Baltimore Ravens

The Ravens have five NFL draft picks remaining. Here's how they can use them.

After two long nights, two trades (one down, one up) and three rounds, the Ravens enter the final day of the NFL draft with three well-received picks already down and five more selections still to go.

After taking Louisiana Tech edge rusher Jaylon Ferguson at No. 85 overall Friday and pairing Notre Dame’s Miles Boykin, their pick at No. 93, with Oklahoma’s Marquise Brown, their first-round pick, at wide receiver, two of the Ravens' weakest positions are well tended to. The rest of the roster is up next.


General manager Eric DeCosta could always add another edge rusher Saturday, just as he could take a flier on a quarterback in the later rounds. But with somewhat pressing needs at interior offensive line and inside linebacker, and more depth always welcome in the secondary, here’s whom they they could target in the fourth, fifth and sixth rounds.

Fourth round (Nos. 113, 123, 127)

Interior offensive line: Ohio State’s Michael Jordan has prototypical size (6 feet 6, 312 pounds) but is still growing into his big body. He started as a true freshman for the Buckeyes, earned All-Big Ten honors at guard as a sophomore and did so again as a junior after moving to center.


Inside linebacker: Notre Dame's Drue Tranquill was a two-time captain for the Fighting Irish who produced as both a safety and, later, as a linebacker. He plays with strength, toughness and intensity but has torn the ACL in both his left and right knee.

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Secondary: Penn State’s Amani Oruwariye has the frame (6-2, 205 pounds) to play the kind of press coverage at cornerback that the Ravens favor. He had seven interceptions over his junior and senior seasons but can be slow to accelerate in coverage.

Fifth round (No. 160)

Interior offensive line: Alabama's Ross Pierschbacher earned All-America honors last season after moving from left guard to center. A starter since his freshman year, he could succeed in the Ravens' run schemes with his technique and fluidity, but he lacks ideal power.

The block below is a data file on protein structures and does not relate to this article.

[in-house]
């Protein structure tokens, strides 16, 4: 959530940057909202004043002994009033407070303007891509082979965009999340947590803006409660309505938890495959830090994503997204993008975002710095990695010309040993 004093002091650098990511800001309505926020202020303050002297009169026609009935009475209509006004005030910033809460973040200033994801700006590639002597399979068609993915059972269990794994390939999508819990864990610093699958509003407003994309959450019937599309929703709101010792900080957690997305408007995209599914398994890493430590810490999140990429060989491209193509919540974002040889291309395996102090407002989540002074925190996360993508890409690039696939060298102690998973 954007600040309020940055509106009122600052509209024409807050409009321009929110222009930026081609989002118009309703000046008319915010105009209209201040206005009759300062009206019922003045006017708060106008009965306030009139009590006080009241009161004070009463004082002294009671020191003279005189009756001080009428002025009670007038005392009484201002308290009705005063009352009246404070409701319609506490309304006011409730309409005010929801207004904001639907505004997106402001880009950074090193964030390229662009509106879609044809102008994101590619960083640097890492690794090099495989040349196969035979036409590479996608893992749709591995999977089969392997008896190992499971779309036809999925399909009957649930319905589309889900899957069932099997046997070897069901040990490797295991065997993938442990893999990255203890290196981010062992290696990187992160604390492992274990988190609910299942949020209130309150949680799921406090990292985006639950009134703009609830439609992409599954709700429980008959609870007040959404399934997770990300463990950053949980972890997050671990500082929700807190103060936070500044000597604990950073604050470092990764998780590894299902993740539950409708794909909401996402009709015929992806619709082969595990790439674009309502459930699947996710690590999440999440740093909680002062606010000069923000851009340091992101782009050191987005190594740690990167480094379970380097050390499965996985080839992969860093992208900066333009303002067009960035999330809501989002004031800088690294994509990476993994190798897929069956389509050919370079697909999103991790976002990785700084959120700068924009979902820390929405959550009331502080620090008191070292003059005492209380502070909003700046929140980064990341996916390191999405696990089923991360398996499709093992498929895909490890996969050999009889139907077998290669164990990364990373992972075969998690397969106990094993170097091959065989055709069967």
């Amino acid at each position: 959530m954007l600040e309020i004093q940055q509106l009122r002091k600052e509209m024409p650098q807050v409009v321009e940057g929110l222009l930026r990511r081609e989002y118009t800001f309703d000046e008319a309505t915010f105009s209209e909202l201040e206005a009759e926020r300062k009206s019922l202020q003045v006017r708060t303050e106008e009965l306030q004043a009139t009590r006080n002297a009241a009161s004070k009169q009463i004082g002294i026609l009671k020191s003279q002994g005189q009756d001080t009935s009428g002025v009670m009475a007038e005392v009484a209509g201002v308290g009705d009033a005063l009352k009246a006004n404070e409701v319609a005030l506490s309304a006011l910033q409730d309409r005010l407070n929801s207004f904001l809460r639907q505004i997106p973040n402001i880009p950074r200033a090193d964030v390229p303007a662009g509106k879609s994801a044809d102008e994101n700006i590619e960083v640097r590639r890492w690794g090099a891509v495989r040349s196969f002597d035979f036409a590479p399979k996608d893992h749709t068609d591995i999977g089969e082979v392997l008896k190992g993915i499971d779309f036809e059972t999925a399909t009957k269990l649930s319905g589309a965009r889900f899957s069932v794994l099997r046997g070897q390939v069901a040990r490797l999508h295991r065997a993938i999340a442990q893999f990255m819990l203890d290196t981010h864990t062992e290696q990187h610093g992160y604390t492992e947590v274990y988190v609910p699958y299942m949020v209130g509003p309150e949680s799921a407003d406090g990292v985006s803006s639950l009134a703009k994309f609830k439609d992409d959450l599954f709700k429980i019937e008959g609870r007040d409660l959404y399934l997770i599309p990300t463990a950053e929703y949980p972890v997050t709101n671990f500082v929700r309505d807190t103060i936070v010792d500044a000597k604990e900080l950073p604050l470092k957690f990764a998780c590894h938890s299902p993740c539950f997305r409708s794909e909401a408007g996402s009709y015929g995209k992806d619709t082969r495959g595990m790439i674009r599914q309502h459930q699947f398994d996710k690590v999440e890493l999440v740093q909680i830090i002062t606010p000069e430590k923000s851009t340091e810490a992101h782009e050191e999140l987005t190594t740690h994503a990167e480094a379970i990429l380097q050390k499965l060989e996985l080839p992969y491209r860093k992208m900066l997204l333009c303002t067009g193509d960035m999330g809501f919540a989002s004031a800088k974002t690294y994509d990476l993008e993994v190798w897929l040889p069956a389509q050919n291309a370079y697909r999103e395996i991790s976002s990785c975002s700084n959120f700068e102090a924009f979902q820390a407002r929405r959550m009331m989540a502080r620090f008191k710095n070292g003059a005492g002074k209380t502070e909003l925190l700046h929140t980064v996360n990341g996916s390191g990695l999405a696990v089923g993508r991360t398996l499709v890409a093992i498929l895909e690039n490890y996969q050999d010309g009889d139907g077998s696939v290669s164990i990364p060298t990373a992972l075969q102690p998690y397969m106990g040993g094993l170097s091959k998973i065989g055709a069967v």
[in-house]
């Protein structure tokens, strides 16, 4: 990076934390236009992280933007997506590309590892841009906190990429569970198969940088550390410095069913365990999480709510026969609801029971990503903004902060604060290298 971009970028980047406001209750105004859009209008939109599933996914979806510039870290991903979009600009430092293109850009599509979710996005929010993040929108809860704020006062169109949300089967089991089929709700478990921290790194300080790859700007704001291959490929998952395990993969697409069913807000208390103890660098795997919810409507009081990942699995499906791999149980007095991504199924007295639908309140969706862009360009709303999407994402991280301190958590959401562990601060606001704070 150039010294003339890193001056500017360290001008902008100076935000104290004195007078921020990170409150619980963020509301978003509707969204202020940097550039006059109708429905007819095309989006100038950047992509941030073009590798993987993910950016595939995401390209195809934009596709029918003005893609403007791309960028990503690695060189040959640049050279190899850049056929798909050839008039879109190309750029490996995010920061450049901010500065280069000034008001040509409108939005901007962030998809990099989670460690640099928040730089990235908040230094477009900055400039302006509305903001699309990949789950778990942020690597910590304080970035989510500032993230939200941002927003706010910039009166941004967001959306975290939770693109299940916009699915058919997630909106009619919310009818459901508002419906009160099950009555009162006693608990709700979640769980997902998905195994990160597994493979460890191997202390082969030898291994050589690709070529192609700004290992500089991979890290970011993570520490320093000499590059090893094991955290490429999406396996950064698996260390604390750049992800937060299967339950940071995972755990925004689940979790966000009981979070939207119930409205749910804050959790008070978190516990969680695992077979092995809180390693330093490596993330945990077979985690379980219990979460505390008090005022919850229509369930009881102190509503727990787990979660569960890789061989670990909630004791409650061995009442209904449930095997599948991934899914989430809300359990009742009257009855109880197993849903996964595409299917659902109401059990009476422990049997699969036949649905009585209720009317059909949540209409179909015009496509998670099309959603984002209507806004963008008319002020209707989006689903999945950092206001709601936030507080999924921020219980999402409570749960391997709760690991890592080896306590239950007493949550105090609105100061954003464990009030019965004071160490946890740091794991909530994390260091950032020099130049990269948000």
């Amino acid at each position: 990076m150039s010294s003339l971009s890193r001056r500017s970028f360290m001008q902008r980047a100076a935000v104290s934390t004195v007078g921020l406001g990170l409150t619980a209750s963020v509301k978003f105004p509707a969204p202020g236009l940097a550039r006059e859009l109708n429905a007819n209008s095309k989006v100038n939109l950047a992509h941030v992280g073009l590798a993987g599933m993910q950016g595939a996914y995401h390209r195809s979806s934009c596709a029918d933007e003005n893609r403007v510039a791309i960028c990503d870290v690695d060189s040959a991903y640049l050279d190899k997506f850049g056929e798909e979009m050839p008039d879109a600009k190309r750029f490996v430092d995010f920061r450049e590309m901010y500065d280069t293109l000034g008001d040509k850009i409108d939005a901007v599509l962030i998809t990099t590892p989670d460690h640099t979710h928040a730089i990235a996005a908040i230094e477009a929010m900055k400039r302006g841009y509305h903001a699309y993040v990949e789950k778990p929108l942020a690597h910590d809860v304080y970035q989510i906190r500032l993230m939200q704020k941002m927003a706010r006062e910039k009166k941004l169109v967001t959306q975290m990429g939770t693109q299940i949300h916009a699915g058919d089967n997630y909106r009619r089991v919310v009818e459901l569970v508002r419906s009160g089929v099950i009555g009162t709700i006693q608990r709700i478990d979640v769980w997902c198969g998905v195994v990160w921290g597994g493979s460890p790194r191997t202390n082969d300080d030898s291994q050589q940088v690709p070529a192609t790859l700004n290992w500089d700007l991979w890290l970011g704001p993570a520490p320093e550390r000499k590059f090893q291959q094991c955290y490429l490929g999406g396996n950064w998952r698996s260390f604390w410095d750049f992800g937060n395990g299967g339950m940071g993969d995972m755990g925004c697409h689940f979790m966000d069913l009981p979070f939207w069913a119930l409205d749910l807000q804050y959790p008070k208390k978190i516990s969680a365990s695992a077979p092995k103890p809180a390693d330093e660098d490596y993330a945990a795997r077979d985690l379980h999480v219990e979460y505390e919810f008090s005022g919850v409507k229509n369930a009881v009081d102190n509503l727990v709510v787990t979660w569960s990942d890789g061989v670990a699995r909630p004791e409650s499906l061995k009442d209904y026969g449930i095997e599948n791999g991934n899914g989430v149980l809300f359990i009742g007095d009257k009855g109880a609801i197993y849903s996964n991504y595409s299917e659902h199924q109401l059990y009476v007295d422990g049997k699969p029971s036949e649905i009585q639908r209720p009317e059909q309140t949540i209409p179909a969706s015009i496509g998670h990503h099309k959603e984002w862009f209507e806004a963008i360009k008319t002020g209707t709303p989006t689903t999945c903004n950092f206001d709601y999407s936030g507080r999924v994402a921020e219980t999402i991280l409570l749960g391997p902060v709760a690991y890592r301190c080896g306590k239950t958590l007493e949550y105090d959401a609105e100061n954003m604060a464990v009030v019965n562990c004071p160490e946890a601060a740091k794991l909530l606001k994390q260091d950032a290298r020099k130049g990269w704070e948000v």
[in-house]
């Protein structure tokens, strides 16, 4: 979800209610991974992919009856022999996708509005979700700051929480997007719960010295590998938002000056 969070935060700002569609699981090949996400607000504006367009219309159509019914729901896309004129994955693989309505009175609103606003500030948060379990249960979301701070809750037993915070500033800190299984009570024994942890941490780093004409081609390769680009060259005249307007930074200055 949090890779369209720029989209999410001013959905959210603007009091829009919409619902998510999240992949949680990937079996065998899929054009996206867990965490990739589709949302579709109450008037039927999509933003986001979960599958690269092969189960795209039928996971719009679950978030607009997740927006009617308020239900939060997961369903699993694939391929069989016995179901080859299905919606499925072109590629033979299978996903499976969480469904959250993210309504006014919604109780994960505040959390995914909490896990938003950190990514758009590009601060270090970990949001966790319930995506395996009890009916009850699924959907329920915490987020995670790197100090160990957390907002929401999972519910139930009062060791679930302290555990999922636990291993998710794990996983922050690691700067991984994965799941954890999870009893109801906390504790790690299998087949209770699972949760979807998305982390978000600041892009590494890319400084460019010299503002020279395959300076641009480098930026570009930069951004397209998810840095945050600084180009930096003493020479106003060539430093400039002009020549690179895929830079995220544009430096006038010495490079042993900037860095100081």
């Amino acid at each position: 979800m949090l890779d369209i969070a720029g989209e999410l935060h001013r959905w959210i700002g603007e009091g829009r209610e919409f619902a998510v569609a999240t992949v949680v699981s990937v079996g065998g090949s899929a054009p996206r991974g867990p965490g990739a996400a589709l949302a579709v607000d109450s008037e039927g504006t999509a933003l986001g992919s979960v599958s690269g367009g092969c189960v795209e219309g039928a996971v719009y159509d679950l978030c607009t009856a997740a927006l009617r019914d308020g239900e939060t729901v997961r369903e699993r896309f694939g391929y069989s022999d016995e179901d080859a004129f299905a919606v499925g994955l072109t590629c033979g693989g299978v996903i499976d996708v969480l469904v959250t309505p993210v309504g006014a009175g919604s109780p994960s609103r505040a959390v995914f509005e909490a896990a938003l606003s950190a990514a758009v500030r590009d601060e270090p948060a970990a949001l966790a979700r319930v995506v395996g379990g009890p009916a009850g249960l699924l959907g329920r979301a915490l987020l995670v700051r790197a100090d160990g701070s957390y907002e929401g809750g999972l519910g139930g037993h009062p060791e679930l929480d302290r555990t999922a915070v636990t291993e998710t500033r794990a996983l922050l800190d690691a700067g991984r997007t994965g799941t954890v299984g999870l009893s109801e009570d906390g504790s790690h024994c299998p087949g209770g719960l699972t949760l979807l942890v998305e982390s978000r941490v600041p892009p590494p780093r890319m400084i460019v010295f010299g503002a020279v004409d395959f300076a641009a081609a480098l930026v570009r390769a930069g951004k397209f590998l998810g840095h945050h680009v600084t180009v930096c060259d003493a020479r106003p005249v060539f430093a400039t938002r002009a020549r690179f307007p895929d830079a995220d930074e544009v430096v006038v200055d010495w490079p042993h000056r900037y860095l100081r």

Inside linebacker: Southern California’s Cameron Smith was a two-time captain for the Trojans who earned All-Pac-12 honors in each of his final three seasons. Far from an overpowering athlete, he could nonetheless be a strong and steady presence inside.

Secondary: Miami's Jaquan Johnson was a two-time All-Atlantic Coast Conference selection at safety who once sparked a comeback win at halftime by delivering an “Ed Reed kind of speech.” He makes up for less-than-ideal speed and size with physical play and reliable coverage.

Sixth round (No. 197)

Interior offensive line: Georgia's Lamont Gaillard was a former defensive lineman who developed into a three-year starter and first-team All-Southeastern Conference selection at center last season. He plays with grit and intelligence but can be overmatched athletically.

Inside linebacker: Minnesota's Blake Cashman walked on to the team as a true freshman and left as an All-Big Ten selection after leading the Golden Gophers in tackles. He has the tenacity to carve out a role on special teams, but his athletic limitations make him a low-ceiling prospect.

Secondary: Northwestern's Montre Hartage had 13 pass breakups in 12 games last season and finished with nine interceptions over his career. He has only decent athleticism, but solid footwork and instincts could be his ticket to an NFL defensive backfield.